Neuro-linguistic programming - Cult characteristics

NLP is sometimes referred to in scientific research reviews as a cult [243][244][245], and a destructive or amoral pseudoscientific psychocult [246] [247] (e.g. NLP Rekaunt [248]), and in research it is often considered to be akin to a cult [249][250][251][252][253].

The German educational ministry banned the use of NLP in education due to its close similarity to Scientology [254]. Bandler's legal actions have been compared to the vexatious litigation and restriction in freedom of speech of cults such as Scientology [255].

Similar to other pseudoscientific subjects such as Dianetics (Scientology) and EST (Landmark) [256], NLP is adopted as a pretext for applying ritual, authority control, dissociation, reduced rationalization, and social pressure to obtain compliance from the cult's victim or to induce dependence on the cult [257]. For example, the belief in the ubiquity of bad programming (Dianetic's engram concept [258] is widely disseminated in NLP books and seminars. Thus, although NLP is ineffective for its stated purposes, it is used as a fake science in a similar way to other pseudo-scientific therapies such as primal scream therapy, est [259] and Dianetics.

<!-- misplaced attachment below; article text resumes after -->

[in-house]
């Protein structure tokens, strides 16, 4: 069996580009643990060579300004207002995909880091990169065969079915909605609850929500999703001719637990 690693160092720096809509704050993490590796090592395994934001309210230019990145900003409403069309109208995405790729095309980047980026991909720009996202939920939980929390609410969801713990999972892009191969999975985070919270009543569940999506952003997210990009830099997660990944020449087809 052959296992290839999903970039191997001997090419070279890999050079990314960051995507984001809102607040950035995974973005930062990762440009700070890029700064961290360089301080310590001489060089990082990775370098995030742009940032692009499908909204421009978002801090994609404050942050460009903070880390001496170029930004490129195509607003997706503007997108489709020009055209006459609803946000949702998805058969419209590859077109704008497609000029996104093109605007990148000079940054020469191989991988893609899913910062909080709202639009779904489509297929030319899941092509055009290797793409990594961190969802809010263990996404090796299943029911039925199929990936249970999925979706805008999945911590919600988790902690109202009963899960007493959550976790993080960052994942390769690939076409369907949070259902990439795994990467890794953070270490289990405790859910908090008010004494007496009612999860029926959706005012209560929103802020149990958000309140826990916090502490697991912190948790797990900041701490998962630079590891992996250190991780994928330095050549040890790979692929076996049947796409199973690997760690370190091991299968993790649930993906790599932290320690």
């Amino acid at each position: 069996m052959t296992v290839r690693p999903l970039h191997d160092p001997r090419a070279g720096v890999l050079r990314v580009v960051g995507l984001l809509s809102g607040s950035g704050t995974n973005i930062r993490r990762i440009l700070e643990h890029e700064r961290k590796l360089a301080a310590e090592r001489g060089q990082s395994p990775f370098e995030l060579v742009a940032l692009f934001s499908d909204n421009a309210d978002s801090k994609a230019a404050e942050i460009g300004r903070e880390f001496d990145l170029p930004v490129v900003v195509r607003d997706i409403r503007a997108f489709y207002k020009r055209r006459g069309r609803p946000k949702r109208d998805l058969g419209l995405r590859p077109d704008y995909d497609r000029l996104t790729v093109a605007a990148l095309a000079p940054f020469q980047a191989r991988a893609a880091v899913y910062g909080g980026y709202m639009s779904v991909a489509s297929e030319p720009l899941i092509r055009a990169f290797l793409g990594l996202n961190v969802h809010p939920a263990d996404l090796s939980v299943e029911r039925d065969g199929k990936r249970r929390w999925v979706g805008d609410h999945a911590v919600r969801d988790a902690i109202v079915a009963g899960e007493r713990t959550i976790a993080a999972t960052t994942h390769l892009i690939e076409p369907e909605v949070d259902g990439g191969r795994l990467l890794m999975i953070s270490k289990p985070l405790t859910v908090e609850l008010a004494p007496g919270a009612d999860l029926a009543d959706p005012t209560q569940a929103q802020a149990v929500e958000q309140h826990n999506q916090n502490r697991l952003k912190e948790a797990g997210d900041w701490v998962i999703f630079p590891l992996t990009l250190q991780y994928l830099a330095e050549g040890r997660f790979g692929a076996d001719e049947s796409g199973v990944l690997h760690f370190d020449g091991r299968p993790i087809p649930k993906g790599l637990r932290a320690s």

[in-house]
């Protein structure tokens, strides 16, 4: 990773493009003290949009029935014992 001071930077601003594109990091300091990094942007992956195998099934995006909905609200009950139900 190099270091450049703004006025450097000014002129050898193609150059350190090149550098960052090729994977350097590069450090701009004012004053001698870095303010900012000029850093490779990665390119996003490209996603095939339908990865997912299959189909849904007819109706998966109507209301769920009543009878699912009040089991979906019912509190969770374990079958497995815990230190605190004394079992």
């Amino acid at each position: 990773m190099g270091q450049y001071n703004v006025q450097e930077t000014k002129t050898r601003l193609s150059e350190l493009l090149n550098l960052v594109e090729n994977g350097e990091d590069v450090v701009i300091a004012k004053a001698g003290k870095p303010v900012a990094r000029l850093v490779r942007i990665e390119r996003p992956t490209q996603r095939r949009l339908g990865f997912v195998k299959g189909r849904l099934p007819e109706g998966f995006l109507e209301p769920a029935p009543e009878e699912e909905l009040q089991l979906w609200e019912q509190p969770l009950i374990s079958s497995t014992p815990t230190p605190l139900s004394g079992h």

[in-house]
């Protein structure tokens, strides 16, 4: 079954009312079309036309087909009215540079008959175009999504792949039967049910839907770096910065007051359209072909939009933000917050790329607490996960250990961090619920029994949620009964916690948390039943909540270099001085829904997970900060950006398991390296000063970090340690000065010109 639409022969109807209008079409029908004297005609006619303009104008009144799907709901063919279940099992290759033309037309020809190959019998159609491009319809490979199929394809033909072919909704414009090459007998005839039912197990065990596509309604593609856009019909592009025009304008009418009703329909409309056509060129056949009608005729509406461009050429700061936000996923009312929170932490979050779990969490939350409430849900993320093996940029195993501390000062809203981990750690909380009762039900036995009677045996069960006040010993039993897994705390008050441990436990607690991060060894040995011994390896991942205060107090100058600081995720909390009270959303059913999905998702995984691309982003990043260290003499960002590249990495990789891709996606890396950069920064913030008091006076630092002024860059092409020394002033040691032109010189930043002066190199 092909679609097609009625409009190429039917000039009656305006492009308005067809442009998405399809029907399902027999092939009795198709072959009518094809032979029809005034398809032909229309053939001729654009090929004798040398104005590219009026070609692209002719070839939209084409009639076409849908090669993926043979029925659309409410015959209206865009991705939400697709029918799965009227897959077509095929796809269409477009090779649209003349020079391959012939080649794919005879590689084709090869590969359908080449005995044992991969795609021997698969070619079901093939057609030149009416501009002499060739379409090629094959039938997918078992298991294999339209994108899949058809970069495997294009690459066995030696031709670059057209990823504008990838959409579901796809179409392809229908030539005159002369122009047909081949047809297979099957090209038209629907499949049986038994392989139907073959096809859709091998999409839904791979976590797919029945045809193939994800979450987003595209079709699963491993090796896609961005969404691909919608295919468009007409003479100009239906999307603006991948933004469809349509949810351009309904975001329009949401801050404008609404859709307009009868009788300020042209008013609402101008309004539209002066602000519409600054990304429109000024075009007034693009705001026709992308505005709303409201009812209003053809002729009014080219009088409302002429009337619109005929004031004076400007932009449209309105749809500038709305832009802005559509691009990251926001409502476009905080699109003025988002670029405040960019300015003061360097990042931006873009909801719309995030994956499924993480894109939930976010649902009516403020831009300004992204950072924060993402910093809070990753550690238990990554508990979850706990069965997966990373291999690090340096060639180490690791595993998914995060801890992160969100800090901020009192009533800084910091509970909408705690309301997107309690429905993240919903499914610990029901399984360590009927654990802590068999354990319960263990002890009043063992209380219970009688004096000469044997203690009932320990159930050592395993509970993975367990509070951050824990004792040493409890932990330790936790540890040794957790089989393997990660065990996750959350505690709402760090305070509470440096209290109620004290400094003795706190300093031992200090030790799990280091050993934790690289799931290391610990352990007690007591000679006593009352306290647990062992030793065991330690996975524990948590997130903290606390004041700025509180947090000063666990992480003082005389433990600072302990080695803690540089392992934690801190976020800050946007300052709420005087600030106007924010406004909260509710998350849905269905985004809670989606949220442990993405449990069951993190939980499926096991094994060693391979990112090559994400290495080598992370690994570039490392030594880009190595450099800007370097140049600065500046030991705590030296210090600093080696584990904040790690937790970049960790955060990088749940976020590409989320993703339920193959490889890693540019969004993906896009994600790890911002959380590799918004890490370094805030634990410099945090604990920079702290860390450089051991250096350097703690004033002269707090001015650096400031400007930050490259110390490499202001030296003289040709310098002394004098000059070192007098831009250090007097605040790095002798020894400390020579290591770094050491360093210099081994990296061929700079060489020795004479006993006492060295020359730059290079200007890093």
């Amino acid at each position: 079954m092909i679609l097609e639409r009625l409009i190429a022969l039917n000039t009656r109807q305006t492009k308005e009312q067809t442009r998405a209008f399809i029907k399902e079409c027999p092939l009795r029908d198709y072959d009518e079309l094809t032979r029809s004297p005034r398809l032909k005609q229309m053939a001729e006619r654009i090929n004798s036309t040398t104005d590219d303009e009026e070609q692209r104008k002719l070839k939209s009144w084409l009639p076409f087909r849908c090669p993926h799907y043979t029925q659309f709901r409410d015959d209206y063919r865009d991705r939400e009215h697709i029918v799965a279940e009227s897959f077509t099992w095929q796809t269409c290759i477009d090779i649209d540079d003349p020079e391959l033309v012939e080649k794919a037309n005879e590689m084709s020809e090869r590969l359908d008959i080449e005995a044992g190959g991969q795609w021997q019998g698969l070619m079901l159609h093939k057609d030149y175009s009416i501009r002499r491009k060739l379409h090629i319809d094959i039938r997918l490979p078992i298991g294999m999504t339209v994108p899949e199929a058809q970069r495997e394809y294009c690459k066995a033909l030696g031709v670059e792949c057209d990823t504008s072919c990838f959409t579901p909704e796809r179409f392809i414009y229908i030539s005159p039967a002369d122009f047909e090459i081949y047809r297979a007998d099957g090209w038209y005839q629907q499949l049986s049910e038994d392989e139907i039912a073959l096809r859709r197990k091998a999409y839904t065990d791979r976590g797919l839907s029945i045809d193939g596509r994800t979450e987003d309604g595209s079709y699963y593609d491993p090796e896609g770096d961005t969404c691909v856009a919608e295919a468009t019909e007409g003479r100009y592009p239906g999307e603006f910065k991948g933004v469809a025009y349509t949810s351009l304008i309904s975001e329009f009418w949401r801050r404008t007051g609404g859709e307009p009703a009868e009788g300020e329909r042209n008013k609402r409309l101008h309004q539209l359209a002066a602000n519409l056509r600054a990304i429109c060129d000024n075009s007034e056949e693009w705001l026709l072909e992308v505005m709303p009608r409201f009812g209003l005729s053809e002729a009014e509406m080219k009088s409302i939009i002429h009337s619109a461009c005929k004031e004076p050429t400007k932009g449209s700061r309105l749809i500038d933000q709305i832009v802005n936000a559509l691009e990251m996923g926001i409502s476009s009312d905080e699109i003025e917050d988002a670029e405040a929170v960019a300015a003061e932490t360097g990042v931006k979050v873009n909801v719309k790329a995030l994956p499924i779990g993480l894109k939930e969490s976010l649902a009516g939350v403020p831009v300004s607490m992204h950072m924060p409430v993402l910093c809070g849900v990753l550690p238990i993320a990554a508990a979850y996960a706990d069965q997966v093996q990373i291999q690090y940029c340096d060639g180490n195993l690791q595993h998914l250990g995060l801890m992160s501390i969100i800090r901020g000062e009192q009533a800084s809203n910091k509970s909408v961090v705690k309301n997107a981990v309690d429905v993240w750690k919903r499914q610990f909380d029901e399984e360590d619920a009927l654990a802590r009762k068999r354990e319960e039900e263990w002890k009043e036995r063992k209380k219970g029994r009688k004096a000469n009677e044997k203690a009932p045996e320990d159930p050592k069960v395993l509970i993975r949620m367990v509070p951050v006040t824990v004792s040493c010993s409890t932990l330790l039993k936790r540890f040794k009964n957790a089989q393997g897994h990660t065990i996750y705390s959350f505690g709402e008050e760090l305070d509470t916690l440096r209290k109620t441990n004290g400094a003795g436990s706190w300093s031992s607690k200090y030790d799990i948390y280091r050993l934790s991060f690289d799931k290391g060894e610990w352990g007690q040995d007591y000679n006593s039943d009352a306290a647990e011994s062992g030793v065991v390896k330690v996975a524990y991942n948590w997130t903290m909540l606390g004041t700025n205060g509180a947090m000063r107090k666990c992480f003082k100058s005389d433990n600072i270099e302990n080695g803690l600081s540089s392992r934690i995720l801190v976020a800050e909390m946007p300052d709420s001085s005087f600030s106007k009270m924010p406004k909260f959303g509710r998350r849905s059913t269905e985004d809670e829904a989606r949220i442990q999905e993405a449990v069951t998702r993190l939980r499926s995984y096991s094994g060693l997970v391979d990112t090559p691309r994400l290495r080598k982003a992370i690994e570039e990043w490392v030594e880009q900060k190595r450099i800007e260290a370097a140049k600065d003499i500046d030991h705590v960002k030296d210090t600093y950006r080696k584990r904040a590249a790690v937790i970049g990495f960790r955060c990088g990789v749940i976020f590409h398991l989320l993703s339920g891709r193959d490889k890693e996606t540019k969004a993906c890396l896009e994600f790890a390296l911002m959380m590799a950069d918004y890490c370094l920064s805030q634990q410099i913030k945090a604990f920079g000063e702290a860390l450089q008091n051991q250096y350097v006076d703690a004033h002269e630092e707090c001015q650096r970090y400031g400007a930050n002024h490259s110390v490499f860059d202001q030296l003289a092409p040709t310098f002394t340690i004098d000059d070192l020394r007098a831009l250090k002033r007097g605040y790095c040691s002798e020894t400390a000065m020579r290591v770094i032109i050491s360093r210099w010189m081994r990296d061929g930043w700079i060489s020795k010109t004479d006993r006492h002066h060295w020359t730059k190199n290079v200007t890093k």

1. A Call to Vigilance (Pastoral Instruction on New Age) by Archbishop Norberto Rivera Carrera

Taken from the August/September 1996 issue of "Catholic International." Published monthly by "The Catholic Review", 320 Cathedral Street, P.O. Box 777, Baltimore, MD 21203